I am delighted at the prospect of working with Secretary of Education Rod Paige on issues related to improving elementary and secondary education for all children, says Neuman. If confirmed by the Senate, I look forward to helping work toward a goal of universal, high-quality education.
We are very pleased about Dr. Neumans nomination, says Karen Wixson, dean of the School of Education. The nomination of Dr. Neuman for this visible role is recognition of the role that re- searchers and scholars play in bettering our educational system for our youngest citizens.
CIERAs co-directors, Steve Stahl and David Pearson, say, Dr. Neuman will be missed; she is a first-rate researcher. Her nomination is clear evidence that her research on young children, their families and their learning environments; as a professor in the School of Education; at CIERA; and before she came to U-M has reached Washingtons policy-making community.
During her tenure at the School of Education and as CIERA director, Neuman, an expert in early childhood and literacy education, has worked to bring CIERAs message to a broad range of audiences in education, government and policy-making.
Neuman came to the U-M from Temple University, where she had been a professor in the Curriculum, Instruction and Technology in Education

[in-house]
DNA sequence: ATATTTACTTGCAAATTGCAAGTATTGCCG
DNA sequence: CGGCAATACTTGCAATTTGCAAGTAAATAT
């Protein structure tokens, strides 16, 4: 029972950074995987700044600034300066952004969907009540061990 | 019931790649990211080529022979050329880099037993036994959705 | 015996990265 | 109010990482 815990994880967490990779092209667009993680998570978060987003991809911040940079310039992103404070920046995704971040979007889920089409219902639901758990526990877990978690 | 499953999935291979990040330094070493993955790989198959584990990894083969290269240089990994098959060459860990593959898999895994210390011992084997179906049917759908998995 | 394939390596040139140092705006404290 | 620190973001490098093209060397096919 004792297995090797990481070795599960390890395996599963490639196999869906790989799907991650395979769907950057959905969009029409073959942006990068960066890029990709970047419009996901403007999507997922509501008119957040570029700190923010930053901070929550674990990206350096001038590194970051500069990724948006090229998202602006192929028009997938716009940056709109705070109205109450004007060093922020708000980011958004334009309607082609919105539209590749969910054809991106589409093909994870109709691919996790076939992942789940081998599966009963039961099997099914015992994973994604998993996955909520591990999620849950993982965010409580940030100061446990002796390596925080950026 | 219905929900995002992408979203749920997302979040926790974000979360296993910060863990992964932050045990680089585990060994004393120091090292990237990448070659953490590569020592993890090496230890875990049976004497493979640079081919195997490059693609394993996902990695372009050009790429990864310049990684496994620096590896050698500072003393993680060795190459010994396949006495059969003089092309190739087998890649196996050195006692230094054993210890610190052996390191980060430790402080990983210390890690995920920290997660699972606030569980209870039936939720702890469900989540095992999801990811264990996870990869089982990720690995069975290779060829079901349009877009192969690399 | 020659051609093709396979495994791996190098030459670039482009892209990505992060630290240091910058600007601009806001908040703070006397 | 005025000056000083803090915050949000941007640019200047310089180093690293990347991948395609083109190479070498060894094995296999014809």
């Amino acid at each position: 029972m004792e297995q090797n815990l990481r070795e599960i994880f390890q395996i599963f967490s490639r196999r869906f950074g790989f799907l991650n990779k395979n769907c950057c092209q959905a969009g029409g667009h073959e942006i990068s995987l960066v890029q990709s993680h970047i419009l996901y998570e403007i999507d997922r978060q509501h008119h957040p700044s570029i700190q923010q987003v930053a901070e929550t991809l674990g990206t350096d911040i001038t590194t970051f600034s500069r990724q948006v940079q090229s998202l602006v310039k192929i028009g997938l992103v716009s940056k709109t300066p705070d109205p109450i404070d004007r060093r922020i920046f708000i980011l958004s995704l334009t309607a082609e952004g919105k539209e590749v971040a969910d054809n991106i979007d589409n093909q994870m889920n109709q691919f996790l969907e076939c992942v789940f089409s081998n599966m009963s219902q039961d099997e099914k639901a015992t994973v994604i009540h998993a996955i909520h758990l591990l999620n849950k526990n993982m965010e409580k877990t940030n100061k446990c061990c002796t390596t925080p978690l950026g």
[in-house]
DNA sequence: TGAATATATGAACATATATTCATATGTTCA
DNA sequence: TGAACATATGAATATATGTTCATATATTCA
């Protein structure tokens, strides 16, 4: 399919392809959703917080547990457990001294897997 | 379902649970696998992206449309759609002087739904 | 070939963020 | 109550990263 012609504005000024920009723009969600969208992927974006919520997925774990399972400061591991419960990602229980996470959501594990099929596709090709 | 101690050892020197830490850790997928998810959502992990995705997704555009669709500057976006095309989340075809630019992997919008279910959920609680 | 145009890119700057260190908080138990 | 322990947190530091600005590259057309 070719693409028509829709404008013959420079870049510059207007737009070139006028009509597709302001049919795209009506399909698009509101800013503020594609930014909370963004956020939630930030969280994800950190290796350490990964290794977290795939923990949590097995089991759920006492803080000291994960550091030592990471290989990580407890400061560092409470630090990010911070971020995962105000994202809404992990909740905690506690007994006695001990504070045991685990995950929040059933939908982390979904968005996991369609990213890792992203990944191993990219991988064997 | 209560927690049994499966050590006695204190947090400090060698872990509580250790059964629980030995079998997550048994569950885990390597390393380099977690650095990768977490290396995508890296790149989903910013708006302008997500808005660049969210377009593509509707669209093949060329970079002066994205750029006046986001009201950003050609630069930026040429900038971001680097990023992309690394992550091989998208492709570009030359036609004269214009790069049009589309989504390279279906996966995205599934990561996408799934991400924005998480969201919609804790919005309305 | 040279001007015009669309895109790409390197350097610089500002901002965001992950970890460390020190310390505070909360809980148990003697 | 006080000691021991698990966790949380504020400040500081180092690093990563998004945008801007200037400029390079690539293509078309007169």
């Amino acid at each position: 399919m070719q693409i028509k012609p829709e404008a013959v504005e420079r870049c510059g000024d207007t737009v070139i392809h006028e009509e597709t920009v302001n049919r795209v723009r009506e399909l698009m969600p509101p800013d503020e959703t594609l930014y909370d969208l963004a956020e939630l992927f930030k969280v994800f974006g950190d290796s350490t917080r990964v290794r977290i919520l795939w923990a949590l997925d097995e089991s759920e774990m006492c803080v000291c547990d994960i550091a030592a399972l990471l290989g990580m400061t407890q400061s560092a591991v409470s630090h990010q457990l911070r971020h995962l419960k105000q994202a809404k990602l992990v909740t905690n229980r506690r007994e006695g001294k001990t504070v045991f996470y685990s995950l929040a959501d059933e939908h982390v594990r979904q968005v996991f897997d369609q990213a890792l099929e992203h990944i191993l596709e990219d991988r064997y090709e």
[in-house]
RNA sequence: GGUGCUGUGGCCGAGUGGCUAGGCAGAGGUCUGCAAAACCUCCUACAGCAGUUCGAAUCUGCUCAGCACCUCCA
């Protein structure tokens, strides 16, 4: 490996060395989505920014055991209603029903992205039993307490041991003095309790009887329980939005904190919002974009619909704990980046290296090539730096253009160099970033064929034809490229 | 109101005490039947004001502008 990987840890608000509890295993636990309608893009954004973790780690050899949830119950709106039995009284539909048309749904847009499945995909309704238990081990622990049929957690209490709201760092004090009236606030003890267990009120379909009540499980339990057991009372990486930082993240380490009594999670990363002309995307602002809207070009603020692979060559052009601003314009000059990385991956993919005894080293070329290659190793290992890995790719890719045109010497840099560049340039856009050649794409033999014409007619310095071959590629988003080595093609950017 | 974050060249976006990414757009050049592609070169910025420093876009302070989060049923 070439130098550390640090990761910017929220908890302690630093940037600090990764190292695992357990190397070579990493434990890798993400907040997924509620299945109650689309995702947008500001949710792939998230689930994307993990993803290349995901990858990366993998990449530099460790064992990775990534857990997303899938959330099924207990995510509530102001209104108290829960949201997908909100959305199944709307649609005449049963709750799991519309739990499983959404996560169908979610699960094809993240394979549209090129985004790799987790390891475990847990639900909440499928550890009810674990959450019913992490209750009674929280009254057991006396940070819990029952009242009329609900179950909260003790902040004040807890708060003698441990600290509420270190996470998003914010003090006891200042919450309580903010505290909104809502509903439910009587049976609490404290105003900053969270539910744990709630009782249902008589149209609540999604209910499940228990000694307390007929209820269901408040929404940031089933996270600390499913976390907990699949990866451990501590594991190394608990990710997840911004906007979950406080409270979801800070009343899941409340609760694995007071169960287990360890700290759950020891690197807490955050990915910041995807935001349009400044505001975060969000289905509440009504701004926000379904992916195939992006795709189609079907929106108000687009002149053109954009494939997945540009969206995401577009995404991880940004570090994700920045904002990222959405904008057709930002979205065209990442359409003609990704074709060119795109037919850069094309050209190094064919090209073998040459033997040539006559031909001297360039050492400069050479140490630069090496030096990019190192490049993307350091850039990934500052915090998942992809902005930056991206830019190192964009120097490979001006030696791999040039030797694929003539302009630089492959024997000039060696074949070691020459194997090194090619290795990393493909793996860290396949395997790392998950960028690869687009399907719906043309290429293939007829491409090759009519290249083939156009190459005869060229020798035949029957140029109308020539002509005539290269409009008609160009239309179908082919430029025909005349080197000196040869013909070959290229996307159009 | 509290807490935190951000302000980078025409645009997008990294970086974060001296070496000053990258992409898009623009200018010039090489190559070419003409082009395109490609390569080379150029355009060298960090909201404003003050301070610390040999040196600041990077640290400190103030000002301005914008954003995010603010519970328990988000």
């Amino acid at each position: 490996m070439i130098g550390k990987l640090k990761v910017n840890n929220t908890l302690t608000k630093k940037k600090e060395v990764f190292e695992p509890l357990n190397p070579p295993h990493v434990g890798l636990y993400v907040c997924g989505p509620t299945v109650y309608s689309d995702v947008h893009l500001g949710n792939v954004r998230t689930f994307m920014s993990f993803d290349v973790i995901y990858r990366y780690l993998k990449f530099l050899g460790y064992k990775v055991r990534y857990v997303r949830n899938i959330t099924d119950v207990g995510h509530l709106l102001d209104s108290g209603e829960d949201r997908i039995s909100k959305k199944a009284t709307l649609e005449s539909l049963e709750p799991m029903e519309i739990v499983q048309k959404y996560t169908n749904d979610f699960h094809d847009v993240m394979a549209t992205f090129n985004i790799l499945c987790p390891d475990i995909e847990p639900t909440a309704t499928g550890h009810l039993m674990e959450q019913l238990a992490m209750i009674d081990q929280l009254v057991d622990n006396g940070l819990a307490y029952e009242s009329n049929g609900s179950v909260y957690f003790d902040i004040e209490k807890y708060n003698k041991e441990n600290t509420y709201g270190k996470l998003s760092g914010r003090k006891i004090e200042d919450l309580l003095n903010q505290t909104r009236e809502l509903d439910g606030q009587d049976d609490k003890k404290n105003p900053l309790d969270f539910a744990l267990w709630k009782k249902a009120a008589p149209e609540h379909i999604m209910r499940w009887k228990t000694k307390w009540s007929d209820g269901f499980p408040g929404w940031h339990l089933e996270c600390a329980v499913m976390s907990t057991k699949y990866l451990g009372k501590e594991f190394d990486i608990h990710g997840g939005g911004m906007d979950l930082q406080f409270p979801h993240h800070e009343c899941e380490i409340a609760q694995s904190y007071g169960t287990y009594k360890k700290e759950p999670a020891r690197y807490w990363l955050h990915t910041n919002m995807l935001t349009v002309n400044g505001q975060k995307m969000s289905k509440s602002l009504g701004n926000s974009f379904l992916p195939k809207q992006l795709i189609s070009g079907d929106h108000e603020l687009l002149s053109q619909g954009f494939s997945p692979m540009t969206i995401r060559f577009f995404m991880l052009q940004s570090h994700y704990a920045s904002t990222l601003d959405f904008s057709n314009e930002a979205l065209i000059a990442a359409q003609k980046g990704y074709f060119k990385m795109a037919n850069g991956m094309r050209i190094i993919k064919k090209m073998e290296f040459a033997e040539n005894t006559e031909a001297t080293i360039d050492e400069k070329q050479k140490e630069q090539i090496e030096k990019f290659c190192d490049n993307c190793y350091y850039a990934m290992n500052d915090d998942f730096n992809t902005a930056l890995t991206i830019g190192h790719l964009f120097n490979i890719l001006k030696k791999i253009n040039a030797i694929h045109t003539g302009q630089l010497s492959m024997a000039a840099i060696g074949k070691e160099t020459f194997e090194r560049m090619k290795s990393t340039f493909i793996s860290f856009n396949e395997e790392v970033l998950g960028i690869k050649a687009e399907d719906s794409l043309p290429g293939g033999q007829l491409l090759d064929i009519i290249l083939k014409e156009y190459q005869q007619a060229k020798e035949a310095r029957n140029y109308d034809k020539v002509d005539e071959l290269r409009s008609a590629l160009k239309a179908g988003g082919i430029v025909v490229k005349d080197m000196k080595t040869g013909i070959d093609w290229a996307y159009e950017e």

Department, and the coordinator of the Reading and Language Arts Graduate Program. Her areas of focus include beginning reading and writing, family literacy, and parent involvement.
Her most recent books include Learning to Read and Write: Developmentally Appropriate Practice, Children Achieving: Best Practices in Early Literacy, Single-Subject Experimental Design: Applications for Literacy, Literacy in the Television Age, and Language and Literacy in Early Childhood.
She is chair of the publications committee and a board member of the National Reading Conference, and president of the Literacy Development for Young Children Special Interest Group of the International Reading Association. She also is the author of Access for All: Closing the Book Gap for Children in Early Childhood, a recent study which uncovered evidence that quality books are significantly less available to young children from low-income families in early childhood classrooms, in child care settings and in their homes.